Draft #4, week 5, Hofmann Ch. 13 notes

Submitted by vvikhrev on Thu, 02/22/2018 - 17:26

This chapter was on posters. Design the poster based on your research question, include images/visuals, and focus only on the main points from each section. It is important to remember that just like with many other visual representations (ex: advertisements, movie posters, powerpoints, etc), the poster is supposed to grab the readers attention, keep them interested and most importantly, provide a concise overview of your work in your absence. Think about all the posters hanging in the Morrill building! A poster has the same sequence format as your research paper but it doesn't include the discussion. And word count is less. They focus on the most important main parts and attempts to present them visually. When you present, you can expand further on your research and state your conclusion clearly.
"Aim for 20% text, 40% graphics and 40% blank space" (pg. 194). The abstract and conclusion are considered the most important sections of the poster therefore they shoud be placed in the correct spaces, top left and bottom right corners, respectively. It could help the audience if you number each panel, arrange the materials in columns, and maintain a consistent style. It is best to use a white or very light background and nothing too extravagant because that could be overbearing and distractive for your audience. Page 196 provides a guideline of how big (or small) our font should be on the poster. Your main objective is to edit the text youre preparing to a very concise language. As always, the title should grab your readers attention, the abstract should be short (50-100 words in this case), and omit unnecessary details in your introduction. Beacuse posters are displayed for a while after your presentation, the introduction (ad the rest of the sections on your poster) should be self-explanatory.

Draft #3, week 5, Bio class notes

Submitted by vvikhrev on Thu, 02/22/2018 - 17:07

what is renin, it enters blood stream and cleaves the angiotenisin from the liver, to produce Ang2
ANG2 increases efferent arterioles, increases resistant to outflow of blood in the glomerulus a dn decrease resistance in afferent?
it also goes to the brain and causes you to be thirsty
ANG2 causes production of aldosterone in adrenal gland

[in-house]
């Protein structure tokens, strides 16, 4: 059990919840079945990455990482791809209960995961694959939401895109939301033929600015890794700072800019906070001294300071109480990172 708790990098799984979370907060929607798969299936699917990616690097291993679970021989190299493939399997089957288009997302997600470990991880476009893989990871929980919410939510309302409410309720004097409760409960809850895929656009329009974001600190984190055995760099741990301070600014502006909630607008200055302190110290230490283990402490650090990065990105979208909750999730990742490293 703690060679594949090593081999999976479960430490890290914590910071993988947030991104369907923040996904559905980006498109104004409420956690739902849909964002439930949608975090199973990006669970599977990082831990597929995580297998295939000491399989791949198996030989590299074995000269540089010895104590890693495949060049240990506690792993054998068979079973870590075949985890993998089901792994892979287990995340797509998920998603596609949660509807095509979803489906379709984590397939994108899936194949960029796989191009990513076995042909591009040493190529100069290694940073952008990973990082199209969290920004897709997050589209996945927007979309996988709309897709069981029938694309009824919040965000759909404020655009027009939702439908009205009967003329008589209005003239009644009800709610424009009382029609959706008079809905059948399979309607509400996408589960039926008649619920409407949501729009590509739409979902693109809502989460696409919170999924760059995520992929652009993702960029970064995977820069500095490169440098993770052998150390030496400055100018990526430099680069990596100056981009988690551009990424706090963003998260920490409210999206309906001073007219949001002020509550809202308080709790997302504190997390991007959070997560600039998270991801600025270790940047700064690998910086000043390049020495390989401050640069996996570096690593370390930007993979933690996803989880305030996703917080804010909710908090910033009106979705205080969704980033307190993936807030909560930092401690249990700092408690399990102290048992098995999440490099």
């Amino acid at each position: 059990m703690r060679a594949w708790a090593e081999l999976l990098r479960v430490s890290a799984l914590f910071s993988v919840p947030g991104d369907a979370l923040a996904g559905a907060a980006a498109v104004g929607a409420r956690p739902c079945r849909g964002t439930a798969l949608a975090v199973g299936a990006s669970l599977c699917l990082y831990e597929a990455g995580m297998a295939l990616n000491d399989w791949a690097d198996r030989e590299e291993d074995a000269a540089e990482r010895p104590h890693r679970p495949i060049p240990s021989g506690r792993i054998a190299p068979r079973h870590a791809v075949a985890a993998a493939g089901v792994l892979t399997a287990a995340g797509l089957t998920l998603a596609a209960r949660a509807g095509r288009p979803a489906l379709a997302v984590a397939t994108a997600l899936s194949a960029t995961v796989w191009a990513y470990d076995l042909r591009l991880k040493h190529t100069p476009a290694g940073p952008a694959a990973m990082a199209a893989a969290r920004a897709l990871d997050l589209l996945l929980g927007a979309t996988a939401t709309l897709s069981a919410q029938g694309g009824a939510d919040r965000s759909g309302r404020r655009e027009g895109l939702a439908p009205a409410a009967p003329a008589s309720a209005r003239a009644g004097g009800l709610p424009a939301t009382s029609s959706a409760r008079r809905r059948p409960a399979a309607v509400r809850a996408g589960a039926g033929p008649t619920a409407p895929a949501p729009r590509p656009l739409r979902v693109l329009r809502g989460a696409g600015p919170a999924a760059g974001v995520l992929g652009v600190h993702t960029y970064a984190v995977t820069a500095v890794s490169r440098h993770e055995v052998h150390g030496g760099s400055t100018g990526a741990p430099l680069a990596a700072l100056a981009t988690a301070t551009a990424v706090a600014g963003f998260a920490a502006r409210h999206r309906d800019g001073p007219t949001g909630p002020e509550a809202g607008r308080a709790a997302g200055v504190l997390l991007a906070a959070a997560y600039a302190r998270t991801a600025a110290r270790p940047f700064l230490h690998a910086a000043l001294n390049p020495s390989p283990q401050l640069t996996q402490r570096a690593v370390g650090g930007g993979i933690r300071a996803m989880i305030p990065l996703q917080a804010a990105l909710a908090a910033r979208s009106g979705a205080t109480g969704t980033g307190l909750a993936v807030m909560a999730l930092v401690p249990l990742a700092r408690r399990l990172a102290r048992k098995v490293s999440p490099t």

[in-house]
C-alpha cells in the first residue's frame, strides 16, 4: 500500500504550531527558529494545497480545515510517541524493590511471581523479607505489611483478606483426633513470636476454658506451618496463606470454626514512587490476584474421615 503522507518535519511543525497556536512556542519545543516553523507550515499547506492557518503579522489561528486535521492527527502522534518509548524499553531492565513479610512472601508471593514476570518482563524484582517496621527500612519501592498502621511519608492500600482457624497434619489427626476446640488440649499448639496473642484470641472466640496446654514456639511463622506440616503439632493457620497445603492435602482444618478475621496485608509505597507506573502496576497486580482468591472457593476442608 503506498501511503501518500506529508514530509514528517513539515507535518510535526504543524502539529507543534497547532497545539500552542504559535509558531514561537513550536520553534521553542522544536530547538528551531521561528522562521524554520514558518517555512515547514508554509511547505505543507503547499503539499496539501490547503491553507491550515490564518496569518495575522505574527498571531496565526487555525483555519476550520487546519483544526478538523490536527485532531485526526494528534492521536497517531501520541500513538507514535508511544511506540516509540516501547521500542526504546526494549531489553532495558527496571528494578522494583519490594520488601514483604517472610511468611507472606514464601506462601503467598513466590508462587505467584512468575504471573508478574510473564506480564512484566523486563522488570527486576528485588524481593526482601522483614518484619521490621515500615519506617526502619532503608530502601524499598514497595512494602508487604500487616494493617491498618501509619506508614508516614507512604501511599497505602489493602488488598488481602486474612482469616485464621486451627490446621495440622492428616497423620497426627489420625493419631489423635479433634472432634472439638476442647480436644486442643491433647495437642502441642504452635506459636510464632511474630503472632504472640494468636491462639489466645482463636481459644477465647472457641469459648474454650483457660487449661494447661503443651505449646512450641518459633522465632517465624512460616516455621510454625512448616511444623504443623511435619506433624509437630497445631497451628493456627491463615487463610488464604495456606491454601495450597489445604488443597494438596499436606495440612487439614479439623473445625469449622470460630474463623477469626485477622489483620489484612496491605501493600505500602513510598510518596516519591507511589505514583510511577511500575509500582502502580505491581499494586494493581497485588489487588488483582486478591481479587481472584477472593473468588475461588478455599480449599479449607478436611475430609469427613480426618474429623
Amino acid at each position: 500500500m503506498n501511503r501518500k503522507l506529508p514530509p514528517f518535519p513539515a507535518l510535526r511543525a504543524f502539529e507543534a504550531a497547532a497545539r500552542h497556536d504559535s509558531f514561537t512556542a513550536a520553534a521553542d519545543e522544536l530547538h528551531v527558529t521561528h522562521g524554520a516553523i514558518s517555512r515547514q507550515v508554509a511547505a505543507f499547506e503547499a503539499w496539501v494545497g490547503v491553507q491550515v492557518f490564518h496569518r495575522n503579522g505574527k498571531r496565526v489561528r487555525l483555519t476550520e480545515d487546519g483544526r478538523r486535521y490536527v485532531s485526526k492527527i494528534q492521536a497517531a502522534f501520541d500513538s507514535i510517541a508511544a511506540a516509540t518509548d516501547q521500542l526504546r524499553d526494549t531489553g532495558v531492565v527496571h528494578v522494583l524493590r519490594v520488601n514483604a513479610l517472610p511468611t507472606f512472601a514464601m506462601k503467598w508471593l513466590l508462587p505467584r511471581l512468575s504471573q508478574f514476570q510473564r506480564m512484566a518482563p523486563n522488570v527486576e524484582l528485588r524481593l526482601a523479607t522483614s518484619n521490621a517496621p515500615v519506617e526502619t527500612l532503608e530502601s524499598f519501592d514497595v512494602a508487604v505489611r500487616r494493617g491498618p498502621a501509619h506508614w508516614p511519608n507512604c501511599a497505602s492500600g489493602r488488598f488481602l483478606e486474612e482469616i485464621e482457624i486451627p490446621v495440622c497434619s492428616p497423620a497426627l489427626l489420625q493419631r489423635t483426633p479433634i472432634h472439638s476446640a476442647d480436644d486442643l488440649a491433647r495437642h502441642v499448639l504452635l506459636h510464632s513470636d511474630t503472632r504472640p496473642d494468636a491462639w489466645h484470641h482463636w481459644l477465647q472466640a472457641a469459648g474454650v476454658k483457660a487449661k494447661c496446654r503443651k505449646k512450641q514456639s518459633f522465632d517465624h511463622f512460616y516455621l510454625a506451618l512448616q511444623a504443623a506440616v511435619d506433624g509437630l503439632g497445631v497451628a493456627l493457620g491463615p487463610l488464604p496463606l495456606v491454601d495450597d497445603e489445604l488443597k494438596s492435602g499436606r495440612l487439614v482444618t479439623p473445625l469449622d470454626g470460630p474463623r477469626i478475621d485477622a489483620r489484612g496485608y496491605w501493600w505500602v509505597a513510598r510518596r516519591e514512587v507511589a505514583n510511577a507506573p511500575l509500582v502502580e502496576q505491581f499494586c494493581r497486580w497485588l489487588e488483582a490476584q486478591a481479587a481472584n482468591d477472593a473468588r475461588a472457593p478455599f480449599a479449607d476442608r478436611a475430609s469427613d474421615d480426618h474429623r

decrease in volume = decrease in pressure = stimulation of cells in macule densa = increases enzyme that cleaves ANG to make ANG1 that goes to the lungs = ACE in the lungs converts ANG1 to ANG2 = acts on juxtaglomelular apparatus and acts on adrenal cortex to stimulate aldosterone release = act on nuclear receptors that controls expressure of Na+/K+ ATPase in these cells (pumping Na+ out of the filtrate and K+ enters)
get more hypotonic filtrate in the DCT
brings tonicity of filtrate to 50
they are the 2 hormones that work in combination to conserve water
pressure active transport of solutes, selective water permeability = how does this system work on its own
aldosterone controls pumps
vasopressin controls water permeability at the right spot at the right time

Methods Intro Draft

Submitted by crmckenzie on Thu, 02/22/2018 - 16:46

    Scientific writing is a skill all scientists must possess in order to communicate their research and findings in an effective manner. The Methods section of a scientific paper describes the process the author went through to uncover their findings and to create their figures. This project was primarily focused on the concept of replication and the ability to reproduce a figure using a peer’s Methods section. The assignment called for the creation of a multi panel figure of a plant found on the University of Massachusetts Amherst campus that included a picture of the plant, a close up of a leaf or flower, and a geographical figure indicating the plant’s natural origin. The figure created for this experiment was about the Cattleya ‘War Paint’ orchid. The figure has three panels. The first is the full picture of the plant, the second an up close picture of one of its flowers, and the third a map of its origin, which includes Mexico and several countries in Central and South America. This figure was then replicated using the Methods section below to test the clarity and effectiveness of the section.


Week 5 Intro to Methods Project PP

Submitted by jngomez on Thu, 02/22/2018 - 15:41

The primary objective in this assignment is to obtain a diverse set of skills when composing a scientific literature piece. To learn about the aspects in writing and composing scientific writing entries. In particular, we focused on the methods section part of the composure. The methods section in a piece of scientific writing is an important aspect of an experiment because it illustrates to other prospering scientist what they carried out to obtain the results they desired. Every experimental procedure has an idea and hypothesis. Their method of proof could either fail or succeed. However, the primary objective is to be as detailed as possible so that others could replicate it and obtain similar results. A multi-panel figure was created to illustrate the plant species of our choice and it includes a detailed picture of the plant, the plant species as a whole, and a high-quality map depicting the origin of the species. For this project I choose Euphorbia pulcherrima euphorbiaceae, which is a plant found in Mexico and Guatemala.